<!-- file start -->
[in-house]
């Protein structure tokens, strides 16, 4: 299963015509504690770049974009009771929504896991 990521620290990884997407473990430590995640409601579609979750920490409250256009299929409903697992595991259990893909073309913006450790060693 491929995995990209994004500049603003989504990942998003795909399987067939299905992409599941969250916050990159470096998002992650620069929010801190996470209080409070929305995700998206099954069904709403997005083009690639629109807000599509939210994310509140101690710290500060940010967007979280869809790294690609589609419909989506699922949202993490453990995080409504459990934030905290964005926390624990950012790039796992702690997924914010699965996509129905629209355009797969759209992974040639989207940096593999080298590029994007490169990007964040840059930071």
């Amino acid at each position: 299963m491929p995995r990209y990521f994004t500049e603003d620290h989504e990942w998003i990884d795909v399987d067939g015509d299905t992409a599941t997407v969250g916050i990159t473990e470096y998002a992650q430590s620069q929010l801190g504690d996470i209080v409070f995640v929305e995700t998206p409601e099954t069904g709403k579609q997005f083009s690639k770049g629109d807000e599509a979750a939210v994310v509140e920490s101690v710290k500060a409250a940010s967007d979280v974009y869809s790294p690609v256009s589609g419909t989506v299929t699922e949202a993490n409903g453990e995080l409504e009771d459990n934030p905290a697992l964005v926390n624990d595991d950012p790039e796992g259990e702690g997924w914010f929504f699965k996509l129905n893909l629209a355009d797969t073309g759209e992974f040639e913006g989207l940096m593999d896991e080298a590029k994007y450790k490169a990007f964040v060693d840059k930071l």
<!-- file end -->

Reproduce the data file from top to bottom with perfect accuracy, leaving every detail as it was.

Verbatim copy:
[in-house]
């Protein structure tokens, strides 16, 4: 299963015509504690770049974009009771929504896991 990521620290990884997407473990430590995640409601579609979750920490409250256009299929409903697992595991259990893909073309913006450790060693 491929995995990209994004500049603003989504990942998003795909399987067939299905992409599941969250916050990159470096998002992650620069929010801190996470209080409070929305995700998206099954069904709403997005083009690639629109807000599509939210994310509140101690710290500060940010967007979280869809790294690609589609419909989506699922949202993490453990995080409504459990934030905290964005926390624990950012790039796992702690997924914010699965996509129905629209355009797969759209992974040639989207940096593999080298590029994007490169990007964040840059930071």
């Amino acid at each position: 299963m491929p995995r990209y990521f994004t500049e603003d620290h989504e990942w998003i990884d795909v399987d067939g015509d299905t992409a599941t997407v969250g916050i990159t473990e470096y998002a992650q430590s620069q929010l801190g504690d996470i209080v409070f995640v929305e995700t998206p409601e099954t069904g709403k579609q997005f083009s690639k770049g629109d807000e599509a979750a939210v994310v509140e920490s101690v710290k500060a409250a940010s967007d979280v974009y869809s790294p690609v256009s589609g419909t989506v299929t699922e949202a993490n409903g453990e995080l409504e009771d459990n934030p905290a697992l964005v926390n624990d595991d950012p790039e796992g259990e702690g997924w914010f929504f699965k996509l129905n893909l629209a355009d797969t073309g759209e992974f040639e913006g989207l940096m593999d896991e080298a590029k994007y450790k490169a990007f964040v060693d840059k930071l």